David Gerard wrote:
Remember that the situation is not "OH NOES
VAGUELY POSSIBLE (C)
VIOLATION WE MUST FOLD TOMORROW!!1!" If you're talking about a
possible battle, one should look to past battles, and particularly
on contentious and politically charged issues like such an attack on
Wikipedia would be.
It's worth considering that, as an academic work produced by
a nonprofit, we have considerably greater scope for fair use. See
the considerable quantities of quotes and fair use images in
? Not a squeak from the notoriously
litigous Church of Scientology.
Of course scientology was on the losing end of a fair use case that is
at the most permissive end of what is allowed under fair use. See
Furthermore, we have an active policy of aggressively
violations once notified, and even before being notified, which would
many points in an actual courtroom. And the clock only starts ticking
you have been notified.
Effectively yes, although there is a strong argument that that is what
should be done as soon as you become aware of a clear violation through
any source. But many violations are not clear, and that leaves room for
taking the benefit of the doubt. There are some clear rules about what
goes into a takedown notice. It must clearly identify the material that
is being infringed. It must clearly identify the infringing material.
Most importantly, the person requesting the takedown must have the
authority to make the demand; in other words, the order cannot come from
some disinterested third-party meddler. Then the clock starts ticking,
at which time the putative infringer has the opportunity to consider
Beyond that, it is not easy for a plaintiff to mount an effective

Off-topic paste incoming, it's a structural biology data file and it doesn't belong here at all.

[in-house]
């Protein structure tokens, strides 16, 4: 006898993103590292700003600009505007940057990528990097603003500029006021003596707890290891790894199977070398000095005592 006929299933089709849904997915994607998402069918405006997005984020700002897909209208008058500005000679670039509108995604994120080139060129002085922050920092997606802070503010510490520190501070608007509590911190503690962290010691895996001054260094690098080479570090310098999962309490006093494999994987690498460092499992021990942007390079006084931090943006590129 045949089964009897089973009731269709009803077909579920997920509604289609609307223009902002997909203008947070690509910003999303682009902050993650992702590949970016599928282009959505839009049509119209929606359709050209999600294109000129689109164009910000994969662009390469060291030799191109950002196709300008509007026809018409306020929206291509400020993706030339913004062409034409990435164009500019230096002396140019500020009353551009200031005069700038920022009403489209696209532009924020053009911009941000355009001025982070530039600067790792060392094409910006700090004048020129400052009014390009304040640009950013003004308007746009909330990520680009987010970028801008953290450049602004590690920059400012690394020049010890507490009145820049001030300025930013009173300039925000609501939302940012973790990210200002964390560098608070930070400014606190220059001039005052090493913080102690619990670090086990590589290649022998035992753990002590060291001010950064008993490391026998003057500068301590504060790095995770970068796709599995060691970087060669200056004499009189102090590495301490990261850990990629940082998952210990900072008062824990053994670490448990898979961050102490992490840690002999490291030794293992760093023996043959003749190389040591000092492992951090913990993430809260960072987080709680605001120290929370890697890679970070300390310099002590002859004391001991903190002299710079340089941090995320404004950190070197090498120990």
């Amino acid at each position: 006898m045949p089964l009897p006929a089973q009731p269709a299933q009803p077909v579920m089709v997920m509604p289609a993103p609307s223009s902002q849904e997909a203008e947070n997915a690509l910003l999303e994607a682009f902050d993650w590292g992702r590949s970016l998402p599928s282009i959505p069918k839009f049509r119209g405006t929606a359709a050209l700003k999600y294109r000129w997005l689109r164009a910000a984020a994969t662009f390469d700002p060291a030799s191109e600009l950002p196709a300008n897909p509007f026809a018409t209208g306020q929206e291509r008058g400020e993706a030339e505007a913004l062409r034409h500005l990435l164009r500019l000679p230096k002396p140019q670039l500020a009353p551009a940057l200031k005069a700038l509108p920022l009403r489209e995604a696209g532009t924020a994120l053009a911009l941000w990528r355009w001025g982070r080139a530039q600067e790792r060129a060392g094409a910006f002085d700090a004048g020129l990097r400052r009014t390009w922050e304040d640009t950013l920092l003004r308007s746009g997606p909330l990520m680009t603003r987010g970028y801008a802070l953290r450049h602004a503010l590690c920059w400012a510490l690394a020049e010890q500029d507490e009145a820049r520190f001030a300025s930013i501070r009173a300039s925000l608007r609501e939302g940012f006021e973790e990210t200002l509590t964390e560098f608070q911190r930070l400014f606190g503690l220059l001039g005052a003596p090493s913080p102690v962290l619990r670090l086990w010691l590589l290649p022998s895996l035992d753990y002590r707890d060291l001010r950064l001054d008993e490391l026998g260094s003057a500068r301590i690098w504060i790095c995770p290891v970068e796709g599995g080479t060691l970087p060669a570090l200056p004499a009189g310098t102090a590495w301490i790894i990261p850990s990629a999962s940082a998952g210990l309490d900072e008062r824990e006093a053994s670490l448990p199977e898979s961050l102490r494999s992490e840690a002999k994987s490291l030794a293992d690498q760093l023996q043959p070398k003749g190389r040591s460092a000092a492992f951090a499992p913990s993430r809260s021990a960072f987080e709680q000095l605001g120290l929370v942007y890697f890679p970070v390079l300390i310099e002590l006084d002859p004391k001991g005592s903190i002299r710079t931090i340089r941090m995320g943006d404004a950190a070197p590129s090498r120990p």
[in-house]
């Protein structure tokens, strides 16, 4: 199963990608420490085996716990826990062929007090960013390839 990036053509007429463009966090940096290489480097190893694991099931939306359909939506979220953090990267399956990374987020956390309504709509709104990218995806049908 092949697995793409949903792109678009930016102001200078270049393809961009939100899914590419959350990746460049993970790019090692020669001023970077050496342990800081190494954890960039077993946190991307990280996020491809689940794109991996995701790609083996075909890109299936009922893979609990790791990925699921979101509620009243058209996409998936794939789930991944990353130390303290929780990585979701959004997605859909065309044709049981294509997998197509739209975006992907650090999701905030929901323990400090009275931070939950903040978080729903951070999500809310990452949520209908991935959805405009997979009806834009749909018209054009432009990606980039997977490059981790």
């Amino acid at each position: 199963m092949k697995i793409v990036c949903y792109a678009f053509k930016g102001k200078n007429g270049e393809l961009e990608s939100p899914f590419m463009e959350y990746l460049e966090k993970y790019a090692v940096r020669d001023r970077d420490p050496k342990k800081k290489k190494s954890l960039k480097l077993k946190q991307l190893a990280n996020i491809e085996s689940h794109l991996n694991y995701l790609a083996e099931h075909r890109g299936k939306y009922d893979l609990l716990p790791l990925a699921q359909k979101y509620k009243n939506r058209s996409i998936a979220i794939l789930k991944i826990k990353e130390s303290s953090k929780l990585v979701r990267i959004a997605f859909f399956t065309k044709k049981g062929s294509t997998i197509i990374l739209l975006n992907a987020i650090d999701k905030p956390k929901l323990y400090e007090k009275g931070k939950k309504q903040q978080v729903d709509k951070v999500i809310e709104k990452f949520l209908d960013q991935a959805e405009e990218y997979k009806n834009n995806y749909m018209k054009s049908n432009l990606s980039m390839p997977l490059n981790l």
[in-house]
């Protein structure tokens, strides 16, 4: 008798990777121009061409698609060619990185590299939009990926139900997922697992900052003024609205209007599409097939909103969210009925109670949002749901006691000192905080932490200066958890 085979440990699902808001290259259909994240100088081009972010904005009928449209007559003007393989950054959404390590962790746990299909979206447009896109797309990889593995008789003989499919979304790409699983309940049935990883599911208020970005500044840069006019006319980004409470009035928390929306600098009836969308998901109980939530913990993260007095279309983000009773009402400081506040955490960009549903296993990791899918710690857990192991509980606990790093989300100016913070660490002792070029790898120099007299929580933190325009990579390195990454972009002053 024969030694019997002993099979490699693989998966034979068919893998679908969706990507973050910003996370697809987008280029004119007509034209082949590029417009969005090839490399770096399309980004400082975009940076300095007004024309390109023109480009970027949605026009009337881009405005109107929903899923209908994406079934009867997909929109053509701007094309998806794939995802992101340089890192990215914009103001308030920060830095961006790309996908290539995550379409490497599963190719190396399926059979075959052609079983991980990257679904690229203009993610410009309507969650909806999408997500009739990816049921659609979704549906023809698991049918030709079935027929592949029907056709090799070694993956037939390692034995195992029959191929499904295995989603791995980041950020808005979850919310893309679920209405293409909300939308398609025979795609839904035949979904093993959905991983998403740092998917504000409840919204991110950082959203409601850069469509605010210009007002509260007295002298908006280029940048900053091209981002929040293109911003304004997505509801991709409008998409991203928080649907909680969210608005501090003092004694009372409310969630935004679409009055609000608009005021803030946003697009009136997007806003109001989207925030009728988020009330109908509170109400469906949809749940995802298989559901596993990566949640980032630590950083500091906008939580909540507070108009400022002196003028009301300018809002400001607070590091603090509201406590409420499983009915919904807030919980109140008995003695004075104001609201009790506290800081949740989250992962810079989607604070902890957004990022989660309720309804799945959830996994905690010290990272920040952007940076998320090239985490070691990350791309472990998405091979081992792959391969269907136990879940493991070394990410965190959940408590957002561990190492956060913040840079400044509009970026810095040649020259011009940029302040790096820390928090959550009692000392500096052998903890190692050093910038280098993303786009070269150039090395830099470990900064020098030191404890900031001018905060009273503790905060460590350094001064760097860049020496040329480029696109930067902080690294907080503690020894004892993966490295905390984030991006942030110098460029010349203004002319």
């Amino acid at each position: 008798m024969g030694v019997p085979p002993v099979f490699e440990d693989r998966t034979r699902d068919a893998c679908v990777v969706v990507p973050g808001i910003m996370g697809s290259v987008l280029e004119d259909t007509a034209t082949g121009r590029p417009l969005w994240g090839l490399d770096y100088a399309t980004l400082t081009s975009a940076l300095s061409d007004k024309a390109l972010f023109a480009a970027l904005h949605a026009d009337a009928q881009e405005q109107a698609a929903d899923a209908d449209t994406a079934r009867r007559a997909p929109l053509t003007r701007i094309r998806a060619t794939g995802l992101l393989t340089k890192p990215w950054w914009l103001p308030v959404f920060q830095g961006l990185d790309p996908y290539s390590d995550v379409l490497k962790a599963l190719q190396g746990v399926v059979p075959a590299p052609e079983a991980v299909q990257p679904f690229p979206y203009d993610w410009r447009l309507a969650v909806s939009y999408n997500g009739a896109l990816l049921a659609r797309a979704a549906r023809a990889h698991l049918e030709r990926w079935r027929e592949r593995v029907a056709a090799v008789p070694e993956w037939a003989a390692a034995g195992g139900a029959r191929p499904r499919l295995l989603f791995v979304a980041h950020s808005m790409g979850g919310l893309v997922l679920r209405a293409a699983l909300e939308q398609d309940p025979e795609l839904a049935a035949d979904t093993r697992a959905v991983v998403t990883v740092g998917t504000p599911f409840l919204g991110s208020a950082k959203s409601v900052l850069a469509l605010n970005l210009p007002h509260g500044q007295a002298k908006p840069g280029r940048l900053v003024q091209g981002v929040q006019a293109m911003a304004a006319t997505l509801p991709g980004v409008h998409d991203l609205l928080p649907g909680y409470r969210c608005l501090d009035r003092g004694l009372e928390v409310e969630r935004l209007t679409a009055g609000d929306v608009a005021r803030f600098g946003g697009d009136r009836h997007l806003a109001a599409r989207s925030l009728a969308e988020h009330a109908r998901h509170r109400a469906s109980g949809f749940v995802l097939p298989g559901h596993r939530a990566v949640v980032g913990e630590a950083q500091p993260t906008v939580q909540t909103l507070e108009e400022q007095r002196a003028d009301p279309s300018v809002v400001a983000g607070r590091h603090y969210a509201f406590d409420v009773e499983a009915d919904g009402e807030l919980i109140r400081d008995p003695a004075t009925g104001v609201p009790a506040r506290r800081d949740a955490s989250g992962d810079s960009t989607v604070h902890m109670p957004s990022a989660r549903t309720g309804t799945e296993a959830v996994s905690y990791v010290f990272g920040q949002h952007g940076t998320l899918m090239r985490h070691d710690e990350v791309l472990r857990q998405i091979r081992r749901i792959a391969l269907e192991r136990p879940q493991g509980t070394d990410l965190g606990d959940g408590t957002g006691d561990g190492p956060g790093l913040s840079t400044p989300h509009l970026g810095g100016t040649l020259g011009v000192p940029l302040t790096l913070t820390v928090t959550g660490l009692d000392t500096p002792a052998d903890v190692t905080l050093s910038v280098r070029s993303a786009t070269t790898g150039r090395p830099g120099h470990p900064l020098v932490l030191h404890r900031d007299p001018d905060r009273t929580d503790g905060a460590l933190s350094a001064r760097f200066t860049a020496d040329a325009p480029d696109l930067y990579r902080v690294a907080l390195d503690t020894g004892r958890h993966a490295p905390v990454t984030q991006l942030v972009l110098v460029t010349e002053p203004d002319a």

lawsuit, and unless substantial damages can be proved it may not be
worth the expenditure. There are criminal law provisions for copyright
infringement, but in such cases the standard of proof is much higher,
and there must be an element of wilfulness in the infringer's actions in
addition to the characteristics of a civil infringement. This would
reflect an atitude where the infringer knew it was wrong, but did it anyway.
Furthermore, for the egregiously overbroad
infringement suit Gregory
Maxell hypothesises, the battle also goes out to the media. Imagine
something more mediapathic. Suing cute fluffy kittens, perhaps? Not
to mention that such a case would promptly bring to our aid ten
thousand First Amendment ninja attack lawyers.
Absolutely! Publicity heaven! I would love it if the BC government
started an action over its maps.
That is: we may well in fact be in a position to say
Bring it on."
This is the reasoning behind [[Wikipedia:Avoid copyright paranoia]].
Those who suffer from copyright paranoia are a part of the problem. The
fear that many people have of seeing the inside of a courtroom goes
beyond reason. As long as people are unwilling or afraid to accept the
responsibility of standing up for their rights, governments and the
monied classes, who have no such fears or compunctions, will be
empowered to cast their rights in an ever wider net.